Over one million people have completed the Great North Run since the event launched in 1981, with more than 40,000 people running the race each year. And all of them will have enjoyed the unique experience of crossing the Tyne Bridge with the unrivalled support of the people of Gateshead and Newcastle, who line every inch of the route south of the river on the way to South Shields.
With such an enormous number of race places you might think it’d be easy to get a place. Don’t be fooled. Such is the popularity of the Great North Run that you have to enter a ballot and cross your fingers if you want to run this half marathon.
The 2020 lottery is open now until 9pm on Sunday 9th February, with the results of the draw announced by email on or before Friday 14th February.
Enter the ballot on the Great North Run website, where you will be required to give payment details for the £58 race entry, but this will only be taken from your account if you are awarded a spot.
If you enter the draw but later realise you can’t run the race on Sunday 13th September for any reason (hey, it happens to the best of us), you can email the Great Run team (firstname.lastname@example.org) to let them know you’d like to be withdrawn from the ballot. Naturally, you’ll need to do this before the ballot closes and the draw process begins – the deadline for withdrawing your entry is noon on Friday 7th February. Otherwise you’ll have to pay if your ballot entry is successful.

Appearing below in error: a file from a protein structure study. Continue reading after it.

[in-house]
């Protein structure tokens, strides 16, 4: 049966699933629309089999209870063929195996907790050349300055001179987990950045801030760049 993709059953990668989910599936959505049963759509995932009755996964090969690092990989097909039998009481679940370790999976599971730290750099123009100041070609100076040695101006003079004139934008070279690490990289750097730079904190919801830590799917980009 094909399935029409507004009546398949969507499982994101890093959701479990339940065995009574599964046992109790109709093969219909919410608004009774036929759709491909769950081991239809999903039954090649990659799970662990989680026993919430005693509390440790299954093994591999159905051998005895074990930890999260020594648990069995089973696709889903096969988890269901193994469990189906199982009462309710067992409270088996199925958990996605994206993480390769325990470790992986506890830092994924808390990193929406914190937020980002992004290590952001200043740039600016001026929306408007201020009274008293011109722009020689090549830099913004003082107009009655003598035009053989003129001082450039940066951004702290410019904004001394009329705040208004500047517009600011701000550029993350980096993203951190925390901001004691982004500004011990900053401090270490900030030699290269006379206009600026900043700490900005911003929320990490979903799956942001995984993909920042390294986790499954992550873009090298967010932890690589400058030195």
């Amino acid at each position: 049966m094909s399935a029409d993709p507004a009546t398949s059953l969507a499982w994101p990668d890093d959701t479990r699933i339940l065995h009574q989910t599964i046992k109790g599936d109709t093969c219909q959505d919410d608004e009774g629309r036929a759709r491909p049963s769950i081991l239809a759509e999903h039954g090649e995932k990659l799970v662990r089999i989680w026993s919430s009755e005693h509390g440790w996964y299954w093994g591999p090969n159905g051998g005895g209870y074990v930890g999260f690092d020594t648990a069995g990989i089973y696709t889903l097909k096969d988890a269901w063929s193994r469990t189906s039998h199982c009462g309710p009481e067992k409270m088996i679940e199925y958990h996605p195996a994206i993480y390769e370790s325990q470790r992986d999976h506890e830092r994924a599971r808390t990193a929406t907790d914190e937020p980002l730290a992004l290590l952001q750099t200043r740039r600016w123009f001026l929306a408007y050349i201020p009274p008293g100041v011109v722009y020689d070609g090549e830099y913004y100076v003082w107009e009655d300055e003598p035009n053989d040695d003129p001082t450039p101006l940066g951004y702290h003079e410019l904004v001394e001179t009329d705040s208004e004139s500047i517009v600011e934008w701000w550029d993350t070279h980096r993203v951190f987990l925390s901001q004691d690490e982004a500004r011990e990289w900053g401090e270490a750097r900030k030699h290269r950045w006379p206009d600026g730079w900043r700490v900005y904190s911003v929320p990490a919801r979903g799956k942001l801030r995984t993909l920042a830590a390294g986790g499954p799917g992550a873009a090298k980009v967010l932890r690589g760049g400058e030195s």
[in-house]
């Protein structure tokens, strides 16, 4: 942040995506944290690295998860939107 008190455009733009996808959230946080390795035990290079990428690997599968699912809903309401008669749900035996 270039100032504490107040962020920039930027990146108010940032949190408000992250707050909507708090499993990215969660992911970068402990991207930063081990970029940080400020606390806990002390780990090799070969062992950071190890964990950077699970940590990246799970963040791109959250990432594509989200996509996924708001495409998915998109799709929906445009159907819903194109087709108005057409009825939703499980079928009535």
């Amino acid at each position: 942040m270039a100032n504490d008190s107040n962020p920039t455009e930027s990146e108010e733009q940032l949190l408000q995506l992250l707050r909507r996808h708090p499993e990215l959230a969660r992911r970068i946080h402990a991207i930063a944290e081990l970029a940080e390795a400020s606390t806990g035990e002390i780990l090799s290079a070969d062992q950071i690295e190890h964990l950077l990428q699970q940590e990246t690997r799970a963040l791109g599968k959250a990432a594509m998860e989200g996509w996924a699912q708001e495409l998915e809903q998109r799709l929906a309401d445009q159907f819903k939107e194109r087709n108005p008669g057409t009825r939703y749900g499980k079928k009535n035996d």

There are a couple of other ways to take part in the Great North Run if you aren’t drawn in the ballot. The first is to run for a good cause. You can apply for a charity place by checking the website for the full list of organisations that have places in the race.
Missing out on a place in the Great North Run is always a downer, since it’s a race with a truly unique atmosphere, but it’s worth remembering there are plenty of other epic half marathons you can run in the UK in 2020.
On the same weekend as the Great North Run there is the Richmond RUNFEST in London, which features a 5K and a 10K on the Saturday, and a half marathon and a marathon on the Sunday. The half marathon is both pleasingly flat and wonderfully scenic, starting in Kew Gardens and following the banks of the Thames for much of the course.
Meanwhile, if you’re dead set on running a point of the compass, then the Great East Run in Suffolk is also a half marathon and takes place on 20th September, a week after the Great North Run.